You may have been friends for months, years, or even decades. Having a strong friendship foundation helps bolster your communication in the workplace. Plus, you most likely know how your friend may react to a situation gone wrong. Take note of your friends’ communication habits and foster them throughout your business relationship.

Cons: It’s Easy to Let Emotions Get the Best of You

Be careful not to let your emotions dictate your business decisions. A situation could happen in your friend group that makes its way into the office. To avoid any personal matters in the workplace, come to an agreement — no drama. If situations arise, take some time off to clear your mind, rest, and come back more motivated and inspired.

Pros: You Get to Spend More Time With Each Other

You get to spend countless hours talking and doing business activities together. You could spend all day tackling business tasks and wrap up the workday chit-chatting about your lives. It’s an amazing opportunity to spend more time with your friend without letting other responsibilities slip through the cracks.

Cons: Friendship Failure Could End in Financial and Business Failure

When tension builds in the workplace, it could damage your business outcomes. Not wanting to attend a meeting with your partner could halt business productivity, or worse, end it. To avoid losing profits on your friendship and investments, you should both outline an exit plan if things go wrong.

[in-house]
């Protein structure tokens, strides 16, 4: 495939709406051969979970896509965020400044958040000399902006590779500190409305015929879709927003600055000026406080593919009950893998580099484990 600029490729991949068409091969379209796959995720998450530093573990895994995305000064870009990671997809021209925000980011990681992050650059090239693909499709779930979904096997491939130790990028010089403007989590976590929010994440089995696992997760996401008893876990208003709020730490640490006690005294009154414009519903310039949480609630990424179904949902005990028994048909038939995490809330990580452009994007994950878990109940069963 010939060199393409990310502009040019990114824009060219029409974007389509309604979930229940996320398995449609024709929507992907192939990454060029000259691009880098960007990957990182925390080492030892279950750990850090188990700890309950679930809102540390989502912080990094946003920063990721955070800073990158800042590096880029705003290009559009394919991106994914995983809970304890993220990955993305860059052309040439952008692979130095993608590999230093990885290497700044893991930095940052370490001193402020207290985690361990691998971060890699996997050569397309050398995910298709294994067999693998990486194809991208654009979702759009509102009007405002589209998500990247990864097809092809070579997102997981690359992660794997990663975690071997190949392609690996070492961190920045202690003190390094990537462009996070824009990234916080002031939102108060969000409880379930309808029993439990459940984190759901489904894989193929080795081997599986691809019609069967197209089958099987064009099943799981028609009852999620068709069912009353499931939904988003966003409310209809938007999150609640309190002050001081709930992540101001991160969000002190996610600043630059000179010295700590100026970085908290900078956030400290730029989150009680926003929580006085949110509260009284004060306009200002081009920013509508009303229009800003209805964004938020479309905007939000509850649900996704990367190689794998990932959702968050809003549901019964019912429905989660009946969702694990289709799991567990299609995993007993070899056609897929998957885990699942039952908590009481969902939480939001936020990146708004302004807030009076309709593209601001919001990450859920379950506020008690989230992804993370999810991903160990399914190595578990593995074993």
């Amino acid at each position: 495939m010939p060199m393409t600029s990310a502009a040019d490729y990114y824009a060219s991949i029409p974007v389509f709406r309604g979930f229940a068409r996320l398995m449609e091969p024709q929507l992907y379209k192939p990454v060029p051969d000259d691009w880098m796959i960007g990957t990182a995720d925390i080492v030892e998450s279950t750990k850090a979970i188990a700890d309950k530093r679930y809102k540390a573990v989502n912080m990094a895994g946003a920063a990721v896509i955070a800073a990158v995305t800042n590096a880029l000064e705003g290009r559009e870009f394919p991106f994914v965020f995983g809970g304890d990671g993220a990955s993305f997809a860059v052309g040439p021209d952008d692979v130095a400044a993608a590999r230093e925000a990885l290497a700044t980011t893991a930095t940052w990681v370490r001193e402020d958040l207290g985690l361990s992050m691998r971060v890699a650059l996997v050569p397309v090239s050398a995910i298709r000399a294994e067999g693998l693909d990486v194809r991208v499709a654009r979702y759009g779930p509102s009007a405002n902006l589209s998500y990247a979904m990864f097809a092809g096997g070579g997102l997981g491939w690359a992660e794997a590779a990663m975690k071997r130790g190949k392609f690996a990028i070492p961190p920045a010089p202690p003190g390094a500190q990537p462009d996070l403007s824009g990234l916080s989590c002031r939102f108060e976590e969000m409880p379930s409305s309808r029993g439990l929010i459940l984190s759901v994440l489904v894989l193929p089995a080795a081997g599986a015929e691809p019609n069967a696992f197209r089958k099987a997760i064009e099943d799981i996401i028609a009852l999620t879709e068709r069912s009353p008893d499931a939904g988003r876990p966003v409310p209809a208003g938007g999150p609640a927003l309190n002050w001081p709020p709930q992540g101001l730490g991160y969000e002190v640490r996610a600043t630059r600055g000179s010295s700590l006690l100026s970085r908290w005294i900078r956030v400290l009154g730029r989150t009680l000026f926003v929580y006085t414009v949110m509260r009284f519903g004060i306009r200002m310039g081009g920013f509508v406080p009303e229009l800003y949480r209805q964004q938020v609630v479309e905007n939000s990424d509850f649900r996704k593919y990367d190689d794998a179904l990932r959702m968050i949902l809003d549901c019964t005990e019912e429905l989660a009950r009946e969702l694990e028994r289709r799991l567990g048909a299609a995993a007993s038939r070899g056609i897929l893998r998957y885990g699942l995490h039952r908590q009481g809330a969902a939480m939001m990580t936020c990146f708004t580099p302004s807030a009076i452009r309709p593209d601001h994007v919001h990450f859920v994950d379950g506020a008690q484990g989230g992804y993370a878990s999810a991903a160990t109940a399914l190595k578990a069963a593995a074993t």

Tips for Starting a Business With Your Friend

Before toasting to your other half and investing in your passions, properly prepare yourself. Show up to your new business like you would a new job. Have your plan documented before building your business empire.

1. Nit-Pick Your Business Plan

Small issues could grow months or years after starting your business. To avoid future problems, talk through small and large inconsistencies with your partner. Having different lifestyle habits may not be an issue now, but could be difficult after a year of working together.

2. Communicate Often

About one third of projects lack proper communication. Avoid project or business failure by finding a communication method that works for you and your partner. Daily catch-up meetings or weekly email updates are a few examples. Make it enjoyable by sipping your favorite coffee or eating your lunch while playing catch up.

3. Establish and Honor Boundaries

Eliminate tension in the workplace by setting a rubric for working hours. Avoid talking about personal matters until you step away from your work tasks. If you and your partner need to establish additional boundaries, clearly outline them as they come up.

4. Make it Official With Contracts

Once you’ve worked through any complications, put it all in writing. If things were to go wrong, documents and written statements can be referenced in court. To do this, contact a lawyer and draft up a business plan. Any business promises you make should be in writing for any miscommunications. Compensation rates, profit shares, investment contributions, and business accounts are a few things that should be listed on this document.

Before investing your time, energy, or money into your startup dreams, make sure you’re fully prepared. Could you and your friend be great business partners? Take our quiz below to find out. Don’t forget to keep track of your budget and investments throughout the startup process.

should-you-start-a-business-with-a-friend-ig

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Source: mint.intuit.com